Junior Sage Thornton volunteers in Latin America

In the warm, humid air of El Ojal, Panama, junior Sage Thornton and two of her partners from other high schools were in the kitchen of their abuela, or their host grandmother. Abuela was running around grabbing different ingredients to put into a big bowl which was then going to be combined to make yiyimbres, a Panamanian gingerbread. They kneaded the dough atop a floured table and soon were able to indulge in some warm cookies with milk. As Thorton reminisced over this memory, she couldn’t
help but miss her days spent volunteering abroad in Panama and her part in the Amigos de las Americas program.

Amigos de las Americas is an international volunteer organization. Founded almost 54 years ago, the program provides students from ages 13 to 22 with a first-hand experience in both leadership and total cultural immersion. Amigos offers summer and gap year programs that specialize in community fundraising and projects in Latin America.

Thornton spent six weeks this summer in El Ojal, Panama with Amigos’ summer program. At the beginning of her trip, Thornton experienced difficulties with her Spanish skills and became homesick, as she had never traveled on her own before.
“The first couple of weeks were so hard,” Thornton said. “I literally sat in the corner and was quiet, trying to listen and learn, because I did not know what they were saying.”

Adapting to the new environment became easier with the help of her host family. She explained that the people of her community were generous and willing to give, despite not having much themselves.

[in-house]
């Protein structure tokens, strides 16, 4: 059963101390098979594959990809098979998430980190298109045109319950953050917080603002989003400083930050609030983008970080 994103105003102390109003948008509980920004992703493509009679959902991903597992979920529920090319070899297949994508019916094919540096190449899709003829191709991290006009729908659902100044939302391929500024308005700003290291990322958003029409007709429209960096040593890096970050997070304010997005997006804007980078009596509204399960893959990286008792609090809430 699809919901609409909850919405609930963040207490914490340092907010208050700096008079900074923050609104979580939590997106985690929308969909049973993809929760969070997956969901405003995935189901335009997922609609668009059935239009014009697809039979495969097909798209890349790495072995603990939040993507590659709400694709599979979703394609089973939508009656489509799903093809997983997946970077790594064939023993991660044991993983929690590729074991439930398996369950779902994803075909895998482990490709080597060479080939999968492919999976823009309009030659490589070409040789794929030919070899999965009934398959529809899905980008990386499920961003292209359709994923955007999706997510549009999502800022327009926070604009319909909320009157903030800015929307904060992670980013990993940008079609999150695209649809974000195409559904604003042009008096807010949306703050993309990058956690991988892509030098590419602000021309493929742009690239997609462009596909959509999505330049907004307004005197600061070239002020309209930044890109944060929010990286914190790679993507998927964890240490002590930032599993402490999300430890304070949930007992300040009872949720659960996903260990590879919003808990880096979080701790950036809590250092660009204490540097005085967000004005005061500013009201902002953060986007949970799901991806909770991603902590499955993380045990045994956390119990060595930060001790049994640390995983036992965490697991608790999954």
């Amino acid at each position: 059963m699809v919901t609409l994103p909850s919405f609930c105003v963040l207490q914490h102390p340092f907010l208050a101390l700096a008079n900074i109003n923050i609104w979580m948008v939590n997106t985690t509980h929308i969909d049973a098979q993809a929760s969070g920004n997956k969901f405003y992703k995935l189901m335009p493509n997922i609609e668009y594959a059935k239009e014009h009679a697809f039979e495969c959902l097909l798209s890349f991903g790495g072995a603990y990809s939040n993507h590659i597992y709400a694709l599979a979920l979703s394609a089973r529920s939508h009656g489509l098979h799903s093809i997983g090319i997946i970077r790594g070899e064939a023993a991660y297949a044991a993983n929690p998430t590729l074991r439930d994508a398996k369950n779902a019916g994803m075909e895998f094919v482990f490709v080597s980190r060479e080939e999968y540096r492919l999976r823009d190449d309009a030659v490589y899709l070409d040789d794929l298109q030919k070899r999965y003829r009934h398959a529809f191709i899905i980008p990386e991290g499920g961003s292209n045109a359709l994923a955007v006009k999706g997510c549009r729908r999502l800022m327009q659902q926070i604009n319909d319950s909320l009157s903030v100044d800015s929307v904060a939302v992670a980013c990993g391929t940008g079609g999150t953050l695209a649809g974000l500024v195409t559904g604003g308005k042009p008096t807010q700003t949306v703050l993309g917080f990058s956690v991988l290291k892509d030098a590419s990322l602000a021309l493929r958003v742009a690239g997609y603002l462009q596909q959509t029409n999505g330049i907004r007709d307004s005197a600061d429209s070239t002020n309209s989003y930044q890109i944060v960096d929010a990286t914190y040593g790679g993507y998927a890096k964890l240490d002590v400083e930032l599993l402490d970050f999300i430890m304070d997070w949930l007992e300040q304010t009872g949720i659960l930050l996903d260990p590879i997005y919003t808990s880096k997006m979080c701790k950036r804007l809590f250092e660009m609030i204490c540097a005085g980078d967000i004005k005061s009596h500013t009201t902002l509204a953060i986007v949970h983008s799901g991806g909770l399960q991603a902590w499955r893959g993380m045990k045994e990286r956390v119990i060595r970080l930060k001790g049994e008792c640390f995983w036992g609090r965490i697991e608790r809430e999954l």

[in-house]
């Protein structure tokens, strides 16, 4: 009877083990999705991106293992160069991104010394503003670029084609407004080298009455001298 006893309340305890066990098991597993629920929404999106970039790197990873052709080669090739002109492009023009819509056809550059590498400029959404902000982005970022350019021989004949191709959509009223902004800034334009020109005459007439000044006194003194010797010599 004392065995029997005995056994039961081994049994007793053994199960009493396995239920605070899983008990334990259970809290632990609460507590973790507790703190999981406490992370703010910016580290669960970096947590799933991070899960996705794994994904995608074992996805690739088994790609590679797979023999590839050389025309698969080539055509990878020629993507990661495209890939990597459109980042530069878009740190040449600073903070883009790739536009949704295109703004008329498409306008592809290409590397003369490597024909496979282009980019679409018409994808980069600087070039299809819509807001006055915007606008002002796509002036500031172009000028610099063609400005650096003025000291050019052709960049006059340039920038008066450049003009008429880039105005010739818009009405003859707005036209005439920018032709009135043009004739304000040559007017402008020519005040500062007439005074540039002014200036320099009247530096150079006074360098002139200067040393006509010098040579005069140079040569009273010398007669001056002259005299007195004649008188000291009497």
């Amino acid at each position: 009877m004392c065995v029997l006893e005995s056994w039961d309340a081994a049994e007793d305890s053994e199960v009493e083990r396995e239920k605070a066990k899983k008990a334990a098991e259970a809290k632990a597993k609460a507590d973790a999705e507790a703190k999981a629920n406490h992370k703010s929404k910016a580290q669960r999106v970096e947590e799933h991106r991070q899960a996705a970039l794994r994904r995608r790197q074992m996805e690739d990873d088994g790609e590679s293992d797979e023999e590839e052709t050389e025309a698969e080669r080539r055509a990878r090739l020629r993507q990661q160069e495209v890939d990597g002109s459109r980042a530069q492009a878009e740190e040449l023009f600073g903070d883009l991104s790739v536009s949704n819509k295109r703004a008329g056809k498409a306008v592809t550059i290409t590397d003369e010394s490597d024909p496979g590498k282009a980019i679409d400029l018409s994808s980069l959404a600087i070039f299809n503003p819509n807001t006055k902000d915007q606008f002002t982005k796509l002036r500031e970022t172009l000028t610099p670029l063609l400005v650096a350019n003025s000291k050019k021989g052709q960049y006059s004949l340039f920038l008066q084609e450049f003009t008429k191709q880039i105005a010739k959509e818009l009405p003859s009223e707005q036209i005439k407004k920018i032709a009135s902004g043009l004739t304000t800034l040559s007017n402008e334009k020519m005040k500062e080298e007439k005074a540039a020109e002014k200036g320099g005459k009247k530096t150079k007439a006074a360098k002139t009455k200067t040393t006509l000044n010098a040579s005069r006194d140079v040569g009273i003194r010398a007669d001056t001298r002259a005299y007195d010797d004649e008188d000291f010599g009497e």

Thornton was also trained extensively prior to her trip to Panama to prepare for any unfamiliar situations that volunteers might encounter abroad. Thornton said that
they were given every possible scenario and were taught how to properly deal with them. Volunteers also met three times a month.

Participating in the Amigos program requires paying for the costs of airfare, room and board, training materials and a 24/7 on-call safety team along with other necessary
supplies. Financial aid was offered through reaching out to sponsors or the financial aid program that volunteers can apply for on the Amigos
website. Students applying to volunteer abroad also sold grapefruit to raise additional money for the trip.

A group of students is assigned to a particular community in a Latin American country that, according to Amigos website, are “passionate and committed to working with [the] volunteers on community service projects.” For Thornton’s project, she and the volunteers were asked to build a caséta (booth) for the people of El Ojal; the caséta was going to serve as the only bus stop for the people living there. After working on their project, volunteers met with children from the town’s school and spend time with them every day in a little house they made. Volunteers participated in activities with the kids and occasionally taught English, or about reforestation and health etiquettes.

Thornton explained that, despite not knowing much Spanish when she arrived, she was never made fun of because of it. Instead she received only kindness and willingness to
help her get better. Thornton’s first hand experience in Panama differed from the typical perception of South American countries as poor, dirty and horrible.

“I don’t know why people say that– it’s beautiful,” she said. “Panama City is gorgeous, Junior Sage Thornton volunteers in Latin America everywhere there is so amazing.”

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